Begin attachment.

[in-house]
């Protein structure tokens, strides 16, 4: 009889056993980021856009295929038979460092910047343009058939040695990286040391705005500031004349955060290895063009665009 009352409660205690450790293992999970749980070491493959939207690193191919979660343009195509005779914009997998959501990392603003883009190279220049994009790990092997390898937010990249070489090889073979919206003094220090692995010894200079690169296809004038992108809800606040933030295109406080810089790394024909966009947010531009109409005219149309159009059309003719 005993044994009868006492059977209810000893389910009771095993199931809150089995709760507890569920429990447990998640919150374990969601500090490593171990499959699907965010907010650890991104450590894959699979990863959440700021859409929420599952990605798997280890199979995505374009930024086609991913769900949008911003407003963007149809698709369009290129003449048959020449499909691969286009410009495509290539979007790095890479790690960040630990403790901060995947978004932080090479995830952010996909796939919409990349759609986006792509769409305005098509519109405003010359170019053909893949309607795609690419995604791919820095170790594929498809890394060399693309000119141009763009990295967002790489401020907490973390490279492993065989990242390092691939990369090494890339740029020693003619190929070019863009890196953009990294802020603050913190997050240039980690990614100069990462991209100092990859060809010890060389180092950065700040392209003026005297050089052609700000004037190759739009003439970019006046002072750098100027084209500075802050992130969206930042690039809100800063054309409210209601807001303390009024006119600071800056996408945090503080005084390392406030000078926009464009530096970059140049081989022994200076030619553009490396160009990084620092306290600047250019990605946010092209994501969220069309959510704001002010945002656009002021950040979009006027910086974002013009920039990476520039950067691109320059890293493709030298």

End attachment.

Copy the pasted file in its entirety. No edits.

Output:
[in-house]
């Protein structure tokens, strides 16, 4: 009889056993980021856009295929038979460092910047343009058939040695990286040391705005500031004349955060290895063009665009 009352409660205690450790293992999970749980070491493959939207690193191919979660343009195509005779914009997998959501990392603003883009190279220049994009790990092997390898937010990249070489090889073979919206003094220090692995010894200079690169296809004038992108809800606040933030295109406080810089790394024909966009947010531009109409005219149309159009059309003719 005993044994009868006492059977209810000893389910009771095993199931809150089995709760507890569920429990447990998640919150374990969601500090490593171990499959699907965010907010650890991104450590894959699979990863959440700021859409929420599952990605798997280890199979995505374009930024086609991913769900949008911003407003963007149809698709369009290129003449048959020449499909691969286009410009495509290539979007790095890479790690960040630990403790901060995947978004932080090479995830952010996909796939919409990349759609986006792509769409305005098509519109405003010359170019053909893949309607795609690419995604791919820095170790594929498809890394060399693309000119141009763009990295967002790489401020907490973390490279492993065989990242390092691939990369090494890339740029020693003619190929070019863009890196953009990294802020603050913190997050240039980690990614100069990462991209100092990859060809010890060389180092950065700040392209003026005297050089052609700000004037190759739009003439970019006046002072750098100027084209500075802050992130969206930042690039809100800063054309409210209601807001303390009024006119600071800056996408945090503080005084390392406030000078926009464009530096970059140049081989022994200076030619553009490396160009990084620092306290600047250019990605946010092209994501969220069309959510704001002010945002656009002021950040979009006027910086974002013009920039990476520039950067691109320059890293493709030298």